The final FY2003 bill provided $23 million for CVP activities that support the goals of the CALFED program within the Water and Related Resources Account instead of the $30 million proposed by the Senate. Several specific activities were identified in the conference agreement, including $1.75 million for investigations of storage opportunities in the Upper San Joaquin watershed (Friant Division); $9 million for the Environmental Water Account (under Miscellaneous Project Programs); $1.5 million to continue planning activities related to the Sites Reservoir (Sacramento River Division); and $2.5 million for evaluation of potential impacts of raising Shasta Dam (Shasta Division). Section 215 of the bill specifically authorizes the Secretary, "in carrying out CALFED-related activities," to begin feasibility studies for Sites Reservoir, enlargement of Los Vaqueros Reservoir, and an Upper San Joaquin Storage project.
Other Issues. BOR requested $28.4 million for continued heightened safety and security efforts at BOR facilities. This request included $26.6 million specifically for counterterrorism measures, including guards and surveillance and equipment to provide increased security for the general public, BOR employees and facilities (including rehabilitation), and information technology security. Both the House and Senate recommended $28.4 million in funding for FY2003, the same as the President's request, and this amount was appropriated in the final bill. (For more information on terrorism and security issues involving the water infrastructure sector, see CRS Report RS21026: Terrorism and Security Issues Facing the Water Infrastructure Sector, CRS Report by Claudia Copeland and [author name scrubbed], updated September 4, 2002).
The Energy and Water Development bill includes funding for most of DOE's programs. Major DOE activities in the bill include research and development on renewable energy and nuclear power, general science, environmental cleanup, and nuclear weapons programs. The Administration's FY2003 request for DOE programs in the Energy and Water bill is $20.53 billion, about $650 million more than the amount appropriated for FY2002. (The FY2003 appropriations request for DOE's programs for fossil fuels, energy efficiency, the Strategic Petroleum Reserve, and energy statistics, included in the Interior and Related Agencies appropriations bill, was $1.8 billion. For details, see CRS Report RL31306, Appropriations for FY2003: Interior and Related Agencies.)
The House Appropriations Committee recommendation for these programs was $147 million over the Administration's request, $800 million over the FY2002 appropriation. The Senate Appropriations Committee bill included funding of $20.96 billion, $430 million greater than the request. H.J.Res. 2 as passed by the Senate included the same figure as the Senate bill. The final bill appropriated $20.89 billion.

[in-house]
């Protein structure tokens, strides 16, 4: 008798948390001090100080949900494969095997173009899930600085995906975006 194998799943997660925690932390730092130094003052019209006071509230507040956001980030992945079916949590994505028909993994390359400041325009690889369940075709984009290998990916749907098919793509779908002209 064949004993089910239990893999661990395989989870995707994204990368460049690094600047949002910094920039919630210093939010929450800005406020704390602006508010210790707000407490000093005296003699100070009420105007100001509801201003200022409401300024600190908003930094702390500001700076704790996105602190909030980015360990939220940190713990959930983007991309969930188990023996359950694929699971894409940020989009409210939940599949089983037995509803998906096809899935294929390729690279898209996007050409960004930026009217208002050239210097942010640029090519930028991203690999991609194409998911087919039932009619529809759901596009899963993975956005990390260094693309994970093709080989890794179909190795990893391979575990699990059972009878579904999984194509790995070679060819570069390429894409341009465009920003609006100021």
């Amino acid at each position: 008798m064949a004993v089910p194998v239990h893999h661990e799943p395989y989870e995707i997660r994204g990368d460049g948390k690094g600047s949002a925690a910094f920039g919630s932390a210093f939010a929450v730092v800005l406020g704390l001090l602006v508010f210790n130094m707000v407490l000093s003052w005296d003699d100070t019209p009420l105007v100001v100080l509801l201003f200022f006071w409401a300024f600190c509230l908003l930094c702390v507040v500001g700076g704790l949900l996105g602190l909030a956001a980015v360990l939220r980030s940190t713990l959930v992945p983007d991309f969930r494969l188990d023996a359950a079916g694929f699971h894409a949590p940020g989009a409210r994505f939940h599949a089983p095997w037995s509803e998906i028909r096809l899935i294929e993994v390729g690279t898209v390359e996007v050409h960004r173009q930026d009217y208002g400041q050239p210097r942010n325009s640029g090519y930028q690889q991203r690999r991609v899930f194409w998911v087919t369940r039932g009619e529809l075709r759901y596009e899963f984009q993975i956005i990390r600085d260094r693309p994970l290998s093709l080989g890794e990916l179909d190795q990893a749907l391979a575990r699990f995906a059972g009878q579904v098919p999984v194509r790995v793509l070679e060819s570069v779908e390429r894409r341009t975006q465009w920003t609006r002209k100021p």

Table 6. Energy and Water Development Appropriations Title III: Department of Energy
(in millions of dollars)
|Energy Supply R&D|
|Solar and Renewable||396.0||407.0||396.0||448.1||422.3|
|Total, Energy Supply||666.7||693.9||633.9||815.3||701.5|
Maintenance & Remediation
|High Energy Physics||716.1||725.0||725.0||730.0||727.0|
|Basic Energy Sciences||1,003.7||1,020.0||1,000.0||1,044.6||1,030.0|
|Bio. & Env. R&D||527.4||504.2||504.2||531.2||530.0|
|Advanced Scientific Computing||158.1||169.6||174.6||169.6||172.6|
|Total, General Science||3,233.1||3,279.5||3,270.0||3,329.5||3,305.9|
|Non-Defense Environmental Management||236.4||166.0||213.3||176.0||215.1|
|National Nuclear Security Administration (NNSA)|
|Office of Administrator||312.6||335.9||261.9||335.9||330.9|
Defense Environmental Management
|Environ. Mgmt. Cleanup Reform||800.0||1,100.0||--||--|
|Defense Facilities Closure Projects||1,092.9||1,091.3||1,091.3||1,125.3||1,138.3|
|Environ. Restoration Privatization||153.5||158.4||158.4||158.4||158.4|
|Total, Defense Env. Man.||6,489.2||6,593.8||6,893.4||6,654.3||6,766.9|
|Other Defense Activities||547.5||468.7||485.1||537.7||546.6|
|Defense Nuclear Waste||280.0||315.0||315.0||280.0||315.0|
|Total, Defense Activities||14,907.2||15,400.9||15,601.9||15,739.2||15,734.0|
|Departmental Admin. (net)||73.0||161.7||128.7||97.7||87.4|
|Office of Inspector General||32.4||37.7||37.7||37.7||37.7|
|Power Marketing Administrations (PMA's)|
|Falcon & Armistad O&M||2.7||2.7||2.7||2.7||2.7|
|Civilian Nuclear Waste||95.0||209.7||209.7||56.0||145.0|
|Total, Title III||19,869.8||20,528.9||20,675.9||20,925.8||20,886.6|
Figures do not include across-the-board recisions: 2.9% in Senate H.J.Res. 2, 0.65% in P.L. 108-7.
Renewable Energy. The FY2003 request for DOE's Renewable Energy Program seeks "to meet the growing need for clean and affordable energy," according to the Appendix to the U.S. Government's FY2003 Budget (p. 397). In accordance with this policy, DOE proposed to increase solar and renewables funding under DOE's Office of Energy Efficiency and Renewable Energy (EERE) from $396.0 million in FY2002 to $407.0 million in FY2003 (excluding funding for programs under the Office of Science).